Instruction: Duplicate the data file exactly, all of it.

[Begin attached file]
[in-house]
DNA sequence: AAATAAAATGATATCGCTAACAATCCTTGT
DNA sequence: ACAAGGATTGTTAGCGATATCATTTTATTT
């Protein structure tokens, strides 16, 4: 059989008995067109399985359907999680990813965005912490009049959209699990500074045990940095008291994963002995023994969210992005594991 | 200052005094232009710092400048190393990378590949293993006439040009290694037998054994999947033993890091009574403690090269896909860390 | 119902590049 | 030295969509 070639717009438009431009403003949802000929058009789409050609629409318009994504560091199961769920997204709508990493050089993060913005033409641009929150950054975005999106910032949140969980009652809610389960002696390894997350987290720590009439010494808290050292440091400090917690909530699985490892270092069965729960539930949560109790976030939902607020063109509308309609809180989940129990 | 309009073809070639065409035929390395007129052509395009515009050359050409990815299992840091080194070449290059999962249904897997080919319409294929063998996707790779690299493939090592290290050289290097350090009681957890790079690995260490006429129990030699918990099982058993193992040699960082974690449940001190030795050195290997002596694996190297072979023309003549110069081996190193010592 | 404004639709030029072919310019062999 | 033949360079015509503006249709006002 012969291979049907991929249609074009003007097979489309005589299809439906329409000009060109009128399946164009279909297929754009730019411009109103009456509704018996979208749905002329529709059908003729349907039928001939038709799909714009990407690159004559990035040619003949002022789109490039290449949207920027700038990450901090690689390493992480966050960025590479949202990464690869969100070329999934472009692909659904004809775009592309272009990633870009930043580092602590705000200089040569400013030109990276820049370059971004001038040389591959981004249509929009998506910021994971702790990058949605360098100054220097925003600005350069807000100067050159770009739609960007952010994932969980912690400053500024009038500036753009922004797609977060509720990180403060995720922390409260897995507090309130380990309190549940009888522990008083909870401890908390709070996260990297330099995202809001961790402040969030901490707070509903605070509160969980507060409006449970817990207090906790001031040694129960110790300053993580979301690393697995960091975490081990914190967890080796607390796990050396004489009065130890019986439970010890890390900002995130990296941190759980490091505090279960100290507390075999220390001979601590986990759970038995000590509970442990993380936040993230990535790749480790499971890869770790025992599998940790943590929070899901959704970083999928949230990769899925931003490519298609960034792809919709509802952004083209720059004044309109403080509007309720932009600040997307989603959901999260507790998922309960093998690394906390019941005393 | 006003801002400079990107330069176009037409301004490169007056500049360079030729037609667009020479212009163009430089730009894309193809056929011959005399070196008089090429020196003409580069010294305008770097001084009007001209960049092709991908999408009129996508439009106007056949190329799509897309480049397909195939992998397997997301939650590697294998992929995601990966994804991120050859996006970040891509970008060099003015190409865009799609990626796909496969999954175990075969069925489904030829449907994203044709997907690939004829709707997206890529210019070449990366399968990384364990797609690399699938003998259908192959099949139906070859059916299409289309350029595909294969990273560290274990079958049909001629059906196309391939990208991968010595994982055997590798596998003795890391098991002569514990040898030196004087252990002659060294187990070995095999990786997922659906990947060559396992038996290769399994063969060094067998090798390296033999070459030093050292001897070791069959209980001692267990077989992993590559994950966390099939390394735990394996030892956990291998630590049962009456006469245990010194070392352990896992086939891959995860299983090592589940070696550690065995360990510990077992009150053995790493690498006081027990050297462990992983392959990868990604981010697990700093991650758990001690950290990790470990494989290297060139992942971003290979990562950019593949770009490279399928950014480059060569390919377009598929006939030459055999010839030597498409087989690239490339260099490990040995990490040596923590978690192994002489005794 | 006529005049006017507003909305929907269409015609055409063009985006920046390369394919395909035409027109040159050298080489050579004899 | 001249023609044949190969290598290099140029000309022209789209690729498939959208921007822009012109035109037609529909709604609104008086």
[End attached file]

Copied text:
[in-house]
DNA sequence: AAATAAAATGATATCGCTAACAATCCTTGT
DNA sequence: ACAAGGATTGTTAGCGATATCATTTTATTT
């Protein structure tokens, strides 16, 4: 059989008995067109399985359907999680990813965005912490009049959209699990500074045990940095008291994963002995023994969210992005594991 | 200052005094232009710092400048190393990378590949293993006439040009290694037998054994999947033993890091009574403690090269896909860390 | 119902590049 | 030295969509 070639717009438009431009403003949802000929058009789409050609629409318009994504560091199961769920997204709508990493050089993060913005033409641009929150950054975005999106910032949140969980009652809610389960002696390894997350987290720590009439010494808290050292440091400090917690909530699985490892270092069965729960539930949560109790976030939902607020063109509308309609809180989940129990 | 309009073809070639065409035929390395007129052509395009515009050359050409990815299992840091080194070449290059999962249904897997080919319409294929063998996707790779690299493939090592290290050289290097350090009681957890790079690995260490006429129990030699918990099982058993193992040699960082974690449940001190030795050195290997002596694996190297072979023309003549110069081996190193010592 | 404004639709030029072919310019062999 | 033949360079015509503006249709006002 012969291979049907991929249609074009003007097979489309005589299809439906329409000009060109009128399946164009279909297929754009730019411009109103009456509704018996979208749905002329529709059908003729349907039928001939038709799909714009990407690159004559990035040619003949002022789109490039290449949207920027700038990450901090690689390493992480966050960025590479949202990464690869969100070329999934472009692909659904004809775009592309272009990633870009930043580092602590705000200089040569400013030109990276820049370059971004001038040389591959981004249509929009998506910021994971702790990058949605360098100054220097925003600005350069807000100067050159770009739609960007952010994932969980912690400053500024009038500036753009922004797609977060509720990180403060995720922390409260897995507090309130380990309190549940009888522990008083909870401890908390709070996260990297330099995202809001961790402040969030901490707070509903605070509160969980507060409006449970817990207090906790001031040694129960110790300053993580979301690393697995960091975490081990914190967890080796607390796990050396004489009065130890019986439970010890890390900002995130990296941190759980490091505090279960100290507390075999220390001979601590986990759970038995000590509970442990993380936040993230990535790749480790499971890869770790025992599998940790943590929070899901959704970083999928949230990769899925931003490519298609960034792809919709509802952004083209720059004044309109403080509007309720932009600040997307989603959901999260507790998922309960093998690394906390019941005393 | 006003801002400079990107330069176009037409301004490169007056500049360079030729037609667009020479212009163009430089730009894309193809056929011959005399070196008089090429020196003409580069010294305008770097001084009007001209960049092709991908999408009129996508439009106007056949190329799509897309480049397909195939992998397997997301939650590697294998992929995601990966994804991120050859996006970040891509970008060099003015190409865009799609990626796909496969999954175990075969069925489904030829449907994203044709997907690939004829709707997206890529210019070449990366399968990384364990797609690399699938003998259908192959099949139906070859059916299409289309350029595909294969990273560290274990079958049909001629059906196309391939990208991968010595994982055997590798596998003795890391098991002569514990040898030196004087252990002659060294187990070995095999990786997922659906990947060559396992038996290769399994063969060094067998090798390296033999070459030093050292001897070791069959209980001692267990077989992993590559994950966390099939390394735990394996030892956990291998630590049962009456006469245990010194070392352990896992086939891959995860299983090592589940070696550690065995360990510990077992009150053995790493690498006081027990050297462990992983392959990868990604981010697990700093991650758990001690950290990790470990494989290297060139992942971003290979990562950019593949770009490279399928950014480059060569390919377009598929006939030459055999010839030597498409087989690239490339260099490990040995990490040596923590978690192994002489005794 | 006529005049006017507003909305929907269409015609055409063009985006920046390369394919395909035409027109040159050298080489050579004899 | 001249023609044949190969290598290099140029000309022209789209690729498939959208921007822009012109035109037609529909709604609104008086």